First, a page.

All of these coronaviruses share a similar protein-cutting enzyme called the “main protease,” Groutas said.
“In order for the virus to survive and replicate, it uses a number of enzymes to do that,” he said. “One enzyme that we are focused on ourselves is what we call a protease enzyme, and without this enzyme, the virus is dead. If you can kill the enzyme, inhibit it, then the virus cannot replicate.”
Groutas said there are many drugs on the market for HIV for example, that are called protease inhibitors.
The focus is on figuring out how to inhibit that enzyme and therefore kill the virus, he said.
“Concomitantly, our investigations led to the discovery of another class of compounds that are effective against Middle East Respiratory Syndrome caused by MERS coronavirus in a mouse model of infection,” he said. “We’re talking about small molecule therapeutics.
“What we have shown is some of the compounds that we have potently inhibited the enzyme when the enzyme is isolated by itself, and so this is what we mean by doing the test in a test tube,” he said. “Then, the next stage once you identify compounds that inhibit the enzyme is to try to demonstrate that the compounds have efficacy — that it was effective — in a mouse model of the disease, and that’s what we are in the process of doing right now.”
These compounds, as well as related norovirus compounds, have been recently licensed to Cocrystal Pharma for further development for use against MERS-CoV, Groutas said.
“They will be taking over parts of what we’re doing right now and pushing these through at lightning speed,” he said.
He said this work also led to another discovery.
“We have also identified compounds that inhibit the SARS-CoV2 protease, an enzyme that is essential for viral replication. We are guardedly optimistic that these compounds may be effective against SARS-CoV2 in animal studies,” he said.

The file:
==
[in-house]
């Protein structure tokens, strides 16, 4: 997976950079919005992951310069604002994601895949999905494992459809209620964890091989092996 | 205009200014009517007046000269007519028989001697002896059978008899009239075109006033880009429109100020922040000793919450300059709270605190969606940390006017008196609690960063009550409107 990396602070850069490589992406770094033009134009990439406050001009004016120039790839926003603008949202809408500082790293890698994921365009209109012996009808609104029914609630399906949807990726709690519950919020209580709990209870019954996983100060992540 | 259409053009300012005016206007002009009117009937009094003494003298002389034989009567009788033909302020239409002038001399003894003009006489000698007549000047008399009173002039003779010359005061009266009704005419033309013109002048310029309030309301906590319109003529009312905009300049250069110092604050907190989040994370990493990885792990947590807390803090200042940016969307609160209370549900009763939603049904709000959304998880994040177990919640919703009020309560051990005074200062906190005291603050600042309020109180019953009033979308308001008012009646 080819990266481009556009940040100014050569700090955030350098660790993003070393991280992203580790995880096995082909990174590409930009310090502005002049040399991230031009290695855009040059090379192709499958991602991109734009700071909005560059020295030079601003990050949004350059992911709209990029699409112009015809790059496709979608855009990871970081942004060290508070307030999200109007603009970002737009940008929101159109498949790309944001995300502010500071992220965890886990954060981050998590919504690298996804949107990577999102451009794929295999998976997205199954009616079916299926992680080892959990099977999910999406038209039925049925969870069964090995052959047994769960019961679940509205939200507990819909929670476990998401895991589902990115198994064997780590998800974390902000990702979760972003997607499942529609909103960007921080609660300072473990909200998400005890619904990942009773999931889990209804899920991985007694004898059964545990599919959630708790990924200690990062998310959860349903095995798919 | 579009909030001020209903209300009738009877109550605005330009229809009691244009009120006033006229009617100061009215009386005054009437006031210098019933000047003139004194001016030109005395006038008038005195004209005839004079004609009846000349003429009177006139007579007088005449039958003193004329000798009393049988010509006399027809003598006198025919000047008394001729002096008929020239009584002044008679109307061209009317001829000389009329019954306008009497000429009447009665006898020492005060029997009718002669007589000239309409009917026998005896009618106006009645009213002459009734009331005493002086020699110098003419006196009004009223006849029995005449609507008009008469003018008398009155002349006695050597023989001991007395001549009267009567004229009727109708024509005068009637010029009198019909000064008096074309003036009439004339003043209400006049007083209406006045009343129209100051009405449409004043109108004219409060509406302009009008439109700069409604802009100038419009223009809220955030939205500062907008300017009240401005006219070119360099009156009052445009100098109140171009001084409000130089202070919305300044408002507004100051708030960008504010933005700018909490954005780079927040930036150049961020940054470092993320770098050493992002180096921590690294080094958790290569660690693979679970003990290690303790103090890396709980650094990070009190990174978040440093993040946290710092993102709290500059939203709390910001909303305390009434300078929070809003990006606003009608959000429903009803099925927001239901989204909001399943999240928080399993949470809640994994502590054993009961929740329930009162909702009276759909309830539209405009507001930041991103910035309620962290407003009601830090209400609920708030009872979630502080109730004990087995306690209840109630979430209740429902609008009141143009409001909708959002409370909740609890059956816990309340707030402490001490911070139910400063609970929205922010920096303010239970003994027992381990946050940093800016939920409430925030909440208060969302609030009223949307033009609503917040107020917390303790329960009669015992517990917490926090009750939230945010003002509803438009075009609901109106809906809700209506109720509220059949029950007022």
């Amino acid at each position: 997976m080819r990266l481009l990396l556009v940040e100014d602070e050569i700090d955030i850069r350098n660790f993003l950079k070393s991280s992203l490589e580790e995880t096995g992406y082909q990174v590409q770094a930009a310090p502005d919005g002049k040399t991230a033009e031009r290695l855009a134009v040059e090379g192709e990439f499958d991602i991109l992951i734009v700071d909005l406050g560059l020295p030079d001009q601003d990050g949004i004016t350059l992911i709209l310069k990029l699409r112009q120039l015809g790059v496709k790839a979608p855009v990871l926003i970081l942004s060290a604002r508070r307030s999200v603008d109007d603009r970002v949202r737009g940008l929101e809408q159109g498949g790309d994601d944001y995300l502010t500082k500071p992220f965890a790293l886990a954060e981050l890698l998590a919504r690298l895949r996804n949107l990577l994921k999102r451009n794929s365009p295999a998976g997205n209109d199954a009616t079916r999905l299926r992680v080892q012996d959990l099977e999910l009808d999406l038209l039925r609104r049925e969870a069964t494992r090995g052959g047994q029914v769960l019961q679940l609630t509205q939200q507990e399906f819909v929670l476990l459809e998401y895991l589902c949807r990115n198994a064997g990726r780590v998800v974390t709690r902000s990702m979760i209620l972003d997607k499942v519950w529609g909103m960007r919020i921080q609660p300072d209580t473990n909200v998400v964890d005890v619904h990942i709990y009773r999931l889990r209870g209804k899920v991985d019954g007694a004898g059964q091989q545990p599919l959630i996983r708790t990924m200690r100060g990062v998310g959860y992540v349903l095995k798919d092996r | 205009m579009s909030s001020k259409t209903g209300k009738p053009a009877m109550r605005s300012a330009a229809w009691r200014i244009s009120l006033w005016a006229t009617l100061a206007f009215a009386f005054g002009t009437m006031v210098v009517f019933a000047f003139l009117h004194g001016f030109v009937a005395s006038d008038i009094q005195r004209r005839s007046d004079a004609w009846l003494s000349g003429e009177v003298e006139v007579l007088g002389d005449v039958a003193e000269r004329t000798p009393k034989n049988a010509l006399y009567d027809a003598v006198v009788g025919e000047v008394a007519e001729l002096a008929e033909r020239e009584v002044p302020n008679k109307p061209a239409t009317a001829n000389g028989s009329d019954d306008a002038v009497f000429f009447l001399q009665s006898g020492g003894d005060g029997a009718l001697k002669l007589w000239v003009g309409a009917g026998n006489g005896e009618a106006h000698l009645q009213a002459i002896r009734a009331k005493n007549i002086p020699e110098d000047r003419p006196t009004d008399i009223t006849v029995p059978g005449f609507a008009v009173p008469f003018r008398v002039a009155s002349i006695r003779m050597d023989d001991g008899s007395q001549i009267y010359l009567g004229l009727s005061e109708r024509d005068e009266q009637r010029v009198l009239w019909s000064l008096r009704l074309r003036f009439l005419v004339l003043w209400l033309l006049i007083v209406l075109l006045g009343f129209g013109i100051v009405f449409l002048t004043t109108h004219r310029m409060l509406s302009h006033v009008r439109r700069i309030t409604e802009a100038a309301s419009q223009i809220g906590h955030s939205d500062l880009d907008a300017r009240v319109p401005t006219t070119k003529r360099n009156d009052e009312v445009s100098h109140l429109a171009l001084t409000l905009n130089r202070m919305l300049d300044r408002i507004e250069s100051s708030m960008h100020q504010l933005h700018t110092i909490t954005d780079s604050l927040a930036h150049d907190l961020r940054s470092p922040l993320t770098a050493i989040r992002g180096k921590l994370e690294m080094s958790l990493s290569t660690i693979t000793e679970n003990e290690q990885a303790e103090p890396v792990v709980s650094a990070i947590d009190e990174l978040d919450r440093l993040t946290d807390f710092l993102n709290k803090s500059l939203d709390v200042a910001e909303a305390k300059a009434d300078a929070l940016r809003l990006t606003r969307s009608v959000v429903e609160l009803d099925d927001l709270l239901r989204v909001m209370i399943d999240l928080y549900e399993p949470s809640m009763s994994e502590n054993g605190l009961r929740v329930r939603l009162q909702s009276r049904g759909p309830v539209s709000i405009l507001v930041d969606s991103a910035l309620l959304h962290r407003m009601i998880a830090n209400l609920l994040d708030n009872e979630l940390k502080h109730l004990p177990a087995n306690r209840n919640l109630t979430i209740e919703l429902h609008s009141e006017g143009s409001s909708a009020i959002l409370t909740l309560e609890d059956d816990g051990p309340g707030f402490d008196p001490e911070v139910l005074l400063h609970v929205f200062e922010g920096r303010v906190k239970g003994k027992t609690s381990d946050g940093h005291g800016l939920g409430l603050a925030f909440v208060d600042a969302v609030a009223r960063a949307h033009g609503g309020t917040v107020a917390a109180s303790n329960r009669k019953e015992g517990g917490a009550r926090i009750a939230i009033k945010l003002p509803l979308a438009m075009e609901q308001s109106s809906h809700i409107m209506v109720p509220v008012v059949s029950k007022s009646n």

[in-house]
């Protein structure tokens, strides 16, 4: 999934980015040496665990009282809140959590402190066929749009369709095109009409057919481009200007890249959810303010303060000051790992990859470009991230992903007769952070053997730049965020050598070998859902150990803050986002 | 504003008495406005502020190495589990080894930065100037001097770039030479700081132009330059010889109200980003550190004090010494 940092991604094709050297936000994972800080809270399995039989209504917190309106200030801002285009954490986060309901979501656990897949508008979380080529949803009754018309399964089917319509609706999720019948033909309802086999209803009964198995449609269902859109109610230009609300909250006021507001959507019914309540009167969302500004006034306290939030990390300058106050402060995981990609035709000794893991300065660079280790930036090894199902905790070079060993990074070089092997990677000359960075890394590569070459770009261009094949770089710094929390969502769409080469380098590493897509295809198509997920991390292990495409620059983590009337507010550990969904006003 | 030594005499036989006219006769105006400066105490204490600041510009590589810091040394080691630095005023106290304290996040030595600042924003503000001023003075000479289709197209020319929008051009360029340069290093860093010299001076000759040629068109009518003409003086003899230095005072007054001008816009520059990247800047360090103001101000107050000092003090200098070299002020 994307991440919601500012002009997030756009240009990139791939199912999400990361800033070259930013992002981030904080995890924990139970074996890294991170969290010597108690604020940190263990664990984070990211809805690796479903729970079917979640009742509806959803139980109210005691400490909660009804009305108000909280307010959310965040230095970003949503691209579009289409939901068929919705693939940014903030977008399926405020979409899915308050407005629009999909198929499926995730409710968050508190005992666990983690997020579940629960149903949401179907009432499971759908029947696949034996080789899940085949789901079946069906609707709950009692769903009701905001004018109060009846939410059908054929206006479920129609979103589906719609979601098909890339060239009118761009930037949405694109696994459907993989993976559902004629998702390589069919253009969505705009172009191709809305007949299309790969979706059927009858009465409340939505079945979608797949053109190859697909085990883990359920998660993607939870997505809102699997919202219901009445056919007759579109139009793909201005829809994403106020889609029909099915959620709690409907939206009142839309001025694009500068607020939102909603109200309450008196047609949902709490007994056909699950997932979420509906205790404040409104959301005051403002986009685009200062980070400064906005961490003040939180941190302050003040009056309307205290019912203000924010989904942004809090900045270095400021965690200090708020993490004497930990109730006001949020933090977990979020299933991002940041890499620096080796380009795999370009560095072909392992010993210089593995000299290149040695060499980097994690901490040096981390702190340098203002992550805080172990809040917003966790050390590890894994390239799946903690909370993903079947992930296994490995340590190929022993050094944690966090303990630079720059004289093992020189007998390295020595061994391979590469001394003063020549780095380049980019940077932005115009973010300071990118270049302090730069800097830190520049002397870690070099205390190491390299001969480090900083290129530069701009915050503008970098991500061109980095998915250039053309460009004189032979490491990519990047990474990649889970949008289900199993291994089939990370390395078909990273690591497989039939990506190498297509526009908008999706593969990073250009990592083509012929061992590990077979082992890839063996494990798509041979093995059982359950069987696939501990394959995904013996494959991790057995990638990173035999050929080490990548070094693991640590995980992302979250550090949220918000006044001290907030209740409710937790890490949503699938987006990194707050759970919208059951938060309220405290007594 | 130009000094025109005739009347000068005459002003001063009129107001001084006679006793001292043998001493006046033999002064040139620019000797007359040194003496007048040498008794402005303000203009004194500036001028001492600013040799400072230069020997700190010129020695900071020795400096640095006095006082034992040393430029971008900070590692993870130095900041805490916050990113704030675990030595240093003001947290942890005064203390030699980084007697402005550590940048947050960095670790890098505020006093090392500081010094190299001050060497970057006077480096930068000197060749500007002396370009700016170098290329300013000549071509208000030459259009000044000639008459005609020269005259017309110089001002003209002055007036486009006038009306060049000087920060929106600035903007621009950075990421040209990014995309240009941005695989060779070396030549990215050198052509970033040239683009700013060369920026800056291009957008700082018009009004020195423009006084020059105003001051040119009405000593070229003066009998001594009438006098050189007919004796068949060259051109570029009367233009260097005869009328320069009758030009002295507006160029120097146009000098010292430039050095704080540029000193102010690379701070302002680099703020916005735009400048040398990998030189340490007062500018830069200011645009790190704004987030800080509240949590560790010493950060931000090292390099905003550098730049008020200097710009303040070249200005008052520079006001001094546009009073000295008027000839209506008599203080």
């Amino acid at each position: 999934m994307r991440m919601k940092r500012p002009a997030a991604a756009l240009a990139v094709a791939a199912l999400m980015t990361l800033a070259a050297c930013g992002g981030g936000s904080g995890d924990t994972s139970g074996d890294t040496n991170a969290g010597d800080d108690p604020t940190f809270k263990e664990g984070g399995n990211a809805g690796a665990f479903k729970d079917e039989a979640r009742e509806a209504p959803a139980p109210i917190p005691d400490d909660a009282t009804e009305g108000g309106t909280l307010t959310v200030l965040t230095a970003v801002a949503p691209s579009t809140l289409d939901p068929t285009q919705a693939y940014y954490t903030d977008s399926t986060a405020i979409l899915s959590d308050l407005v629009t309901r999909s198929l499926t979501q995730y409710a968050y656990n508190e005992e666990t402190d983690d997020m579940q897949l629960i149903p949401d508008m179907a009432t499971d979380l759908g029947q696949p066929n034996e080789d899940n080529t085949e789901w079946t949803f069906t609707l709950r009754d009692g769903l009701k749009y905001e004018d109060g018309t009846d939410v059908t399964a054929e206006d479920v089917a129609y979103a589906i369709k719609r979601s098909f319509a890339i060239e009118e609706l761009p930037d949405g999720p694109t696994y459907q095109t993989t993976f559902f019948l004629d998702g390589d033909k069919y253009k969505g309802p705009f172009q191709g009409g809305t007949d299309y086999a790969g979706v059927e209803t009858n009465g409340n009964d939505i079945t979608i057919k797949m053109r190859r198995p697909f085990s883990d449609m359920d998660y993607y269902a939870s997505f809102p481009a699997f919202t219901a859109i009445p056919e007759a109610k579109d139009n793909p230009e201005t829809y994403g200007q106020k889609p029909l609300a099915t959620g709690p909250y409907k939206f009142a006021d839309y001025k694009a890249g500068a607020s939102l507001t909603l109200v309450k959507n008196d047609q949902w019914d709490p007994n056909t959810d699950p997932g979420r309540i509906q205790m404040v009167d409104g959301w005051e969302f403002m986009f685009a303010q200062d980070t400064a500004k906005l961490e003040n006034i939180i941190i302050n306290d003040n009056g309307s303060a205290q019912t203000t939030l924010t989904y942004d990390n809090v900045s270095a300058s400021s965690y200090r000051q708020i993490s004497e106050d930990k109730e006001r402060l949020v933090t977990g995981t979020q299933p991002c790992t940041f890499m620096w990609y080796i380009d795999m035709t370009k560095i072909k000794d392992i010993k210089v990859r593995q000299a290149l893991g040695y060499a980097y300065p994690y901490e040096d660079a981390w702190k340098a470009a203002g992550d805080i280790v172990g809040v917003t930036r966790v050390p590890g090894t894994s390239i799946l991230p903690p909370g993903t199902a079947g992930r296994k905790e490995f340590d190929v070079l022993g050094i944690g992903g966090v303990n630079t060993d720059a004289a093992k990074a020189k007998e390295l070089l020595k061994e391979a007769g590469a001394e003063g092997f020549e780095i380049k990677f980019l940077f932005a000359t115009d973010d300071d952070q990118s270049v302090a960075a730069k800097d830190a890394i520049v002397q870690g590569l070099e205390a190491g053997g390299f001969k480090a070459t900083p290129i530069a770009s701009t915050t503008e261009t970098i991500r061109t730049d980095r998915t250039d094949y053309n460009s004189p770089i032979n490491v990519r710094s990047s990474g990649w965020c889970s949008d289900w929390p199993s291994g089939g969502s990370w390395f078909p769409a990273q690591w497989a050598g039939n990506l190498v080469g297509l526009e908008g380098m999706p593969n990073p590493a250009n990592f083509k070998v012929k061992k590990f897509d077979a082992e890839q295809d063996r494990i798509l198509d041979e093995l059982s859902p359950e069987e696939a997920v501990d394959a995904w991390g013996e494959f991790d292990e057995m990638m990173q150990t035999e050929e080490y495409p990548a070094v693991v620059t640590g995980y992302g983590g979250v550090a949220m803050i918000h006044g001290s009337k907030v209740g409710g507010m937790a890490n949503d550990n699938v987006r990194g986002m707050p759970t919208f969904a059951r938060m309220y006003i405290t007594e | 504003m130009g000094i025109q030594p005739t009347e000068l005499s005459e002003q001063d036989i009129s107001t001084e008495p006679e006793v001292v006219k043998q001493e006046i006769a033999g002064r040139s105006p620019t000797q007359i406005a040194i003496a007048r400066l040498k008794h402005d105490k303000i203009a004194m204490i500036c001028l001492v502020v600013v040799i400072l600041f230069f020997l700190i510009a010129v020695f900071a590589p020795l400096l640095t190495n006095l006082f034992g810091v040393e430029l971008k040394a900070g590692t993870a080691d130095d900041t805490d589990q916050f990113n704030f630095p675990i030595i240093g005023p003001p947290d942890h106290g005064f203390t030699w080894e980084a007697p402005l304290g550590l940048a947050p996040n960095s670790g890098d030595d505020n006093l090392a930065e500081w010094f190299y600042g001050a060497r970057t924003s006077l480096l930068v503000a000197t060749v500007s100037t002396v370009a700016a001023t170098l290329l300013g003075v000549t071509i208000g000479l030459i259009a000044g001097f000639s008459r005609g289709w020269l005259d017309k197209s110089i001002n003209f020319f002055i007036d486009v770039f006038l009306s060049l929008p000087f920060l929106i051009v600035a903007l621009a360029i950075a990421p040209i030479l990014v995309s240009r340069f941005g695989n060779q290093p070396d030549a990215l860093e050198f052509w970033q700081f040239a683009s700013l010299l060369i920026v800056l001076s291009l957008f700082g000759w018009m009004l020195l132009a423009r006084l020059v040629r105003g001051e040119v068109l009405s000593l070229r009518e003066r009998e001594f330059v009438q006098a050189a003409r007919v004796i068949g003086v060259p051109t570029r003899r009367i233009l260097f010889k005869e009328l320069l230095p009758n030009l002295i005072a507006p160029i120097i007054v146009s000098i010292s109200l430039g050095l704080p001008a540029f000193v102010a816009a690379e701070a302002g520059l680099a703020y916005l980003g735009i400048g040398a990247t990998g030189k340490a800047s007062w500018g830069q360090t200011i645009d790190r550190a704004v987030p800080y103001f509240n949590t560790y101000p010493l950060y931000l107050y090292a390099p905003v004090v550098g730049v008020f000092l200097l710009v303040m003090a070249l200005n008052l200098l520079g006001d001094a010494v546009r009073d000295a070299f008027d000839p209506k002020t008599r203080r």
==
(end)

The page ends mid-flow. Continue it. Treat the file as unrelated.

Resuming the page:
That would be the same virus that has spurred on the global pandemic.
Groutas said this is an encouraging finding considering the state of the world right now. Many researchers across the globe are looking at these coronaviruses for insight now. Their work will impact the development of antiviral treatments.
No vaccine or drugs are currently available to treat coronaviruses, Groutas said.
What comes next?
Hundreds of studies are happening now with compounds and enzymes from SARS, MERS, and COVID-19. But generally speaking, the effort to end coronaviruses has seen little advancement over the years.
Now, there are scores of scientists working towards the goal of creating a drug that would stop these viruses from replicating. But that doesn’t lessen the load for Groutas. If anything, it ups the ante, he said.
“We’re not collaborating with anybody outside the United States,” he said.
“It’s a race. Our race is here in this country.”
Collaborations are built from the ground up, Groutas said. In this circumstance, it just so happens that the collaboration took place here in Kansas and in Iowa.
“We’re engaged in basic science, in drug discovery and our primary focus on the problem itself,” Groutas said. “It is a way for us to make a meaningful contribution to solving the problem.
“We’re exploring other classes of compounds that can also be effective against COVID-19.”
The process can be a laborious one.
“My work is never done,” Groutas said.
He said the team of researchers will continue their efforts to discover different types of inhibitors, but he’s delighted with what they have accomplished so far and what it could mean for the world.
“The impact can be huge,” he said.